Hugh decided to take advantage of the chaos, “תשלום! [Charge!]” He yelled as he and his three remaining knights galloped at full speed as the remaining forces.
Seeing them charge, one of the gunmen fired, taking the legs of a horse out, sending it and its rider tumbling to the ground as the other ashiguru was cut down by one of the knight’s Fauchard-Fork (-1 Oda).
While slightly injured, the fallen knight had gotten up and pulled out a Horseman’s Pick as the remaining gunman tosses away the rifle and withdraws his Tessen war fan. The ashiguru swings the Tessen at the knight, but it rebounded of the knight’s helmet, giving him a concussion. Yet, the knights uses the last of his strength to swing the pick, knocking it out of the ashiguru’s hands and follows up with a strike to his head, killing him (-1 Oda).
The final ashiguru, now on horseback with a Yari in hand, maneuvered his horse behind the charging knights and stabbed the Yari into the back of knight with the Horseman’s Pick (-1 Paynes). He then turned around and galloped behind the crossbowman and stabbed him in the back as well (-1 Paynes). But as he rode up behind Hugh, he withdrew his Epee Bastarde, catching him in the neck, knocking him from his horse, an killing him (-1 Oda)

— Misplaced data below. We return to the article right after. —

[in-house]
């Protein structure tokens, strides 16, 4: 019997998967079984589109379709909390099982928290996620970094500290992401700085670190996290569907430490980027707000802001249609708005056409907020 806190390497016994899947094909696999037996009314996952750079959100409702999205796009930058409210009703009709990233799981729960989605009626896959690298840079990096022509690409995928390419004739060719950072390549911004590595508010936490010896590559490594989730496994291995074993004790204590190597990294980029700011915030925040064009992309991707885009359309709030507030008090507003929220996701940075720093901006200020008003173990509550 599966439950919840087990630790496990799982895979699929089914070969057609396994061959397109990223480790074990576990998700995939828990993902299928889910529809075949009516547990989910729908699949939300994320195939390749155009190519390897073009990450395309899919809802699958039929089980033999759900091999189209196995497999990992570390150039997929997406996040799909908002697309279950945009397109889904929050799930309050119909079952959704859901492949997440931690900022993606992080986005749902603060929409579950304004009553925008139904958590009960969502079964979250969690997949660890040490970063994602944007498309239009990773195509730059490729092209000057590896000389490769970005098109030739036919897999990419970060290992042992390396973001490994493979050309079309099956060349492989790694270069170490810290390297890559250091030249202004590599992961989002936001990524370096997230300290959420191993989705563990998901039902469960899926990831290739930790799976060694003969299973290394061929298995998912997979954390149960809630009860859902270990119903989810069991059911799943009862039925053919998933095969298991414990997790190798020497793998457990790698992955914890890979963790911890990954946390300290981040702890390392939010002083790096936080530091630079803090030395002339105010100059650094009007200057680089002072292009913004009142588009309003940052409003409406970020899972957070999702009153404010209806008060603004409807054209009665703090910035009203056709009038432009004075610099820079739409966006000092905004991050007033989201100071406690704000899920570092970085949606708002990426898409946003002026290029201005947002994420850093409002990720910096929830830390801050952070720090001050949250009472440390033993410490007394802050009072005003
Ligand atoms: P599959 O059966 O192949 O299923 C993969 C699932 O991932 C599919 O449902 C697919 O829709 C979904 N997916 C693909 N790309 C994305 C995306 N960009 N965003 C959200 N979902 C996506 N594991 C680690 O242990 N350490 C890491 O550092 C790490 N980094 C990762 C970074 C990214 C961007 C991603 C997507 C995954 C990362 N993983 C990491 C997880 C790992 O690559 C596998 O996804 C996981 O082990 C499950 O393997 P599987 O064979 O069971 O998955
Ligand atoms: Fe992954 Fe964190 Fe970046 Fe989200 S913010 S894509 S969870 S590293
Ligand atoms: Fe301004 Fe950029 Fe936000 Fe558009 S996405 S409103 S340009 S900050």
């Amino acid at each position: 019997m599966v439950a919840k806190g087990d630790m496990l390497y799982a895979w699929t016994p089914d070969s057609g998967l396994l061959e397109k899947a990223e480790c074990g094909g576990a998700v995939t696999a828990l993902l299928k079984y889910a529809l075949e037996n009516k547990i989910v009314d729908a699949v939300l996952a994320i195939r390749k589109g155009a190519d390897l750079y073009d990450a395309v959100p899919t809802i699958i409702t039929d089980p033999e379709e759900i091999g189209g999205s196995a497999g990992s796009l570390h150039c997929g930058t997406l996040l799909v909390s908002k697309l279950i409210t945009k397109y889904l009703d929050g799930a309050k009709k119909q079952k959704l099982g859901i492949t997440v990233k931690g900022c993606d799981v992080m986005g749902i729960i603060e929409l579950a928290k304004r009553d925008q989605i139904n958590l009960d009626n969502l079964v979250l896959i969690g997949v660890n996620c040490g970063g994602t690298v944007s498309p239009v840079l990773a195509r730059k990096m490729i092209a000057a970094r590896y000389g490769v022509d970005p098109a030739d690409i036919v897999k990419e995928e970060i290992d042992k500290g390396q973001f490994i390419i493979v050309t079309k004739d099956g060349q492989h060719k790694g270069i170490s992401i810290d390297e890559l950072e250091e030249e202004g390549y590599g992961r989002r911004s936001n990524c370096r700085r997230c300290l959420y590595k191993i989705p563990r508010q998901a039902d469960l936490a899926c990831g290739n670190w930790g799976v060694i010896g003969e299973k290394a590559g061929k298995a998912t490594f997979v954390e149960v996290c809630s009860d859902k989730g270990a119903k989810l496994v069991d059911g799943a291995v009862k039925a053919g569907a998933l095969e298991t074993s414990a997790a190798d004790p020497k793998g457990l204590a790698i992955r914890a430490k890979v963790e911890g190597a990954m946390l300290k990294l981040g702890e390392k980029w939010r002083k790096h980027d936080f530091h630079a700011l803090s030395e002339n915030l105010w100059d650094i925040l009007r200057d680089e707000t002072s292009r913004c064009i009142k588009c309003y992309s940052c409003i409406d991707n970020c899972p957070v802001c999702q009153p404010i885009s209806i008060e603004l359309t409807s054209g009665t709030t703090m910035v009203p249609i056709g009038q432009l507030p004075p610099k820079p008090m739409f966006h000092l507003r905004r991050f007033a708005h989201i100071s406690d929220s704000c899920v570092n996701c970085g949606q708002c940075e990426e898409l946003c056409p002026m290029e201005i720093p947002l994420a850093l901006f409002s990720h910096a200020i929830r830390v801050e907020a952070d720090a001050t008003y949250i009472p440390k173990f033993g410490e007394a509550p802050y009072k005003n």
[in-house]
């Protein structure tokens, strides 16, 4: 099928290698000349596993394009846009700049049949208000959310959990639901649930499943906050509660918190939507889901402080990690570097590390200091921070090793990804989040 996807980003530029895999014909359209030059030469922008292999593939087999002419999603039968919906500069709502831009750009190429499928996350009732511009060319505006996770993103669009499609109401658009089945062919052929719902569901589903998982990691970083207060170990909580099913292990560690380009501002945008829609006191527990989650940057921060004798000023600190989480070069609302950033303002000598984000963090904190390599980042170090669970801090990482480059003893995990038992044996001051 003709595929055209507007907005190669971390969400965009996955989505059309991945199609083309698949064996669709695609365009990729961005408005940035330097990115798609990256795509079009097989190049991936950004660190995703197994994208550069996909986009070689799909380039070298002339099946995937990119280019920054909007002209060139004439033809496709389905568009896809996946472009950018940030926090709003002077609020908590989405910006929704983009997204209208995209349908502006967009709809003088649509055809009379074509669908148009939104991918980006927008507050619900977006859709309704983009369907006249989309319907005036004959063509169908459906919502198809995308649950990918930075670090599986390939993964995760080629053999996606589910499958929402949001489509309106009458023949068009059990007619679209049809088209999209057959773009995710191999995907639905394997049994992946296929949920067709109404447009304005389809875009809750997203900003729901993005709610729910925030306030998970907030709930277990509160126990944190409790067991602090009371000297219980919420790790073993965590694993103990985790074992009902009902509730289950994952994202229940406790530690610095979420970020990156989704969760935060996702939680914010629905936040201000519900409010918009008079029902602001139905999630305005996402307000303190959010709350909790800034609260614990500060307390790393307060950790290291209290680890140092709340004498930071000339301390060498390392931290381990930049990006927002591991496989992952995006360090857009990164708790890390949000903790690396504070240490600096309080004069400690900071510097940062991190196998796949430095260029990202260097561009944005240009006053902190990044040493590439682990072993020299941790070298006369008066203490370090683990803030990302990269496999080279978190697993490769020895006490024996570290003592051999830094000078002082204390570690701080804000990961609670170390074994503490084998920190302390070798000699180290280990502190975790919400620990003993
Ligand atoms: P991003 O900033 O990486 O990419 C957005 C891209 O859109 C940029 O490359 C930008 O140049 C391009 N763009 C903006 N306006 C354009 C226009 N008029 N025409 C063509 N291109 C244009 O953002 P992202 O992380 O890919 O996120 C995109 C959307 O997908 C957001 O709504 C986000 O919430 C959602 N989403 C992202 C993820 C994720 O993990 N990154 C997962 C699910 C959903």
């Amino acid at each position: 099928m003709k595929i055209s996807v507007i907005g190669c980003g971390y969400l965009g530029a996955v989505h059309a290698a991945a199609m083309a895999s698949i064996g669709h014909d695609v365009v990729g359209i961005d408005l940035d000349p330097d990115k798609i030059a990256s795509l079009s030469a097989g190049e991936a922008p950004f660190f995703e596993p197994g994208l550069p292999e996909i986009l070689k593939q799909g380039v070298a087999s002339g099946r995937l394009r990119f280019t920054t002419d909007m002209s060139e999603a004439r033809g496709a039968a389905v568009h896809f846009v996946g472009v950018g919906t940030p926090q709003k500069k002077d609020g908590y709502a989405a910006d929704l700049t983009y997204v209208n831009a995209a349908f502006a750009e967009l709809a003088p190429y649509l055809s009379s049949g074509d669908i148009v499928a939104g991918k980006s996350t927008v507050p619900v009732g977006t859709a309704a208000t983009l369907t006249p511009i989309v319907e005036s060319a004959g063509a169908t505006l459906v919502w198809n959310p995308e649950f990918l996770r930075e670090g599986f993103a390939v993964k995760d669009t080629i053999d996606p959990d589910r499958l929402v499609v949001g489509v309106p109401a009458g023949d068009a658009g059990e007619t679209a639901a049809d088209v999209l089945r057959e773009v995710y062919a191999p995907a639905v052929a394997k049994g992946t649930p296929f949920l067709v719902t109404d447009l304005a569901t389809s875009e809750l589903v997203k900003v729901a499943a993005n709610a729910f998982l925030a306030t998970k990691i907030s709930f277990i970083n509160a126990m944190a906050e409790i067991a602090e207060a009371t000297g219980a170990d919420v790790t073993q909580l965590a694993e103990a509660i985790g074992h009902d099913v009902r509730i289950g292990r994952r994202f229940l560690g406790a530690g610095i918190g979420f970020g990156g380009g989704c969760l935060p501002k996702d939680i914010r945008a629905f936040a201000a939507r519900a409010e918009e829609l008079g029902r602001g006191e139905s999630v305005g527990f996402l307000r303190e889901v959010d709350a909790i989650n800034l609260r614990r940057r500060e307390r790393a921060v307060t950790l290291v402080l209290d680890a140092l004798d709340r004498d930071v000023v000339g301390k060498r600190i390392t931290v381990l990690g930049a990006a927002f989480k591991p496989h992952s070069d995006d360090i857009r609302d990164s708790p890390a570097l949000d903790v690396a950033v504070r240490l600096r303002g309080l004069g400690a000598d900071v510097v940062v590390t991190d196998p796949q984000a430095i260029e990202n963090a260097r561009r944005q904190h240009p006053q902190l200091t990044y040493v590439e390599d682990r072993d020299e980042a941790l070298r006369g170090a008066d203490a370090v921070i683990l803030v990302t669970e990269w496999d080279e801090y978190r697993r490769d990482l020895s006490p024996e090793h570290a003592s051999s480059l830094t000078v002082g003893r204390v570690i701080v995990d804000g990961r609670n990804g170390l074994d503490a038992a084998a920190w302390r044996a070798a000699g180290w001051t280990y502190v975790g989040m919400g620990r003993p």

Realizing that he was the only one left, Nobunaga narrowed his eyes as he rushed the remaining two knights, one of whom charged to meet him, but was slayed by Nobunaga’s fast moving katana before the knight could even raise his Fauchard-fork (-1 Paynes)
Hugh couldn’t let this man ruin his dream of peace, so with bastard sword in hand, he charged Nobunaga and before the Demon King could react, the Templar had swung his sword into his chest, throwing him from his force and onto the ground.
Quickly checking himself over, Nobunaga found that his armor was only dented as he rose to his feet. Sheathing his katana, Nobunaga grabbed the Yari of a fallen ashiguru as the knight rode towards him. As the horse neared, Nobunaga stabbed the Yari into the front leg of the horse, severely wounding it and tossing its rider to the ground.
As Hugh got up, he could feel the concussion, but shook it off as he pulled out his shield readied his bastard sword. Nobunaga lunged with Yari, but Hugh deflected it with his shield and chopped the end off.
Enraged now, Nobunaga threw down the useless shaft and rested his hands upon the handle of his katana and sheath. He snarled, “手遅れになることが浅井を教えて、魔王は、土地を制御できます。[Tell the Azai that it is too late, the Demon King has control over the land.]”
Hugh couldn’t understand the language that the man was speaking, so instead he tapped his sword against his shield and feigned a lunge. Oda pulled back and swung at Hugh, but caught the edge of the shield, knocking it out of his hand.
Hugh tried to step back, but Oda slashed at his chest, but only cut the cloth that covered the chainmail beneath. Seeing that his opponent was stunned at the lack of injury, Hugh took advantage of this. Swinging his sword overhead, he brought the blade down on the shoulder of his sword arm as a faint snap of Oda’s clavicle fractured.
Returning to his horse, he said a brief prayer for his fallen breathern as he mounted it and returned to his journey to the Vatican.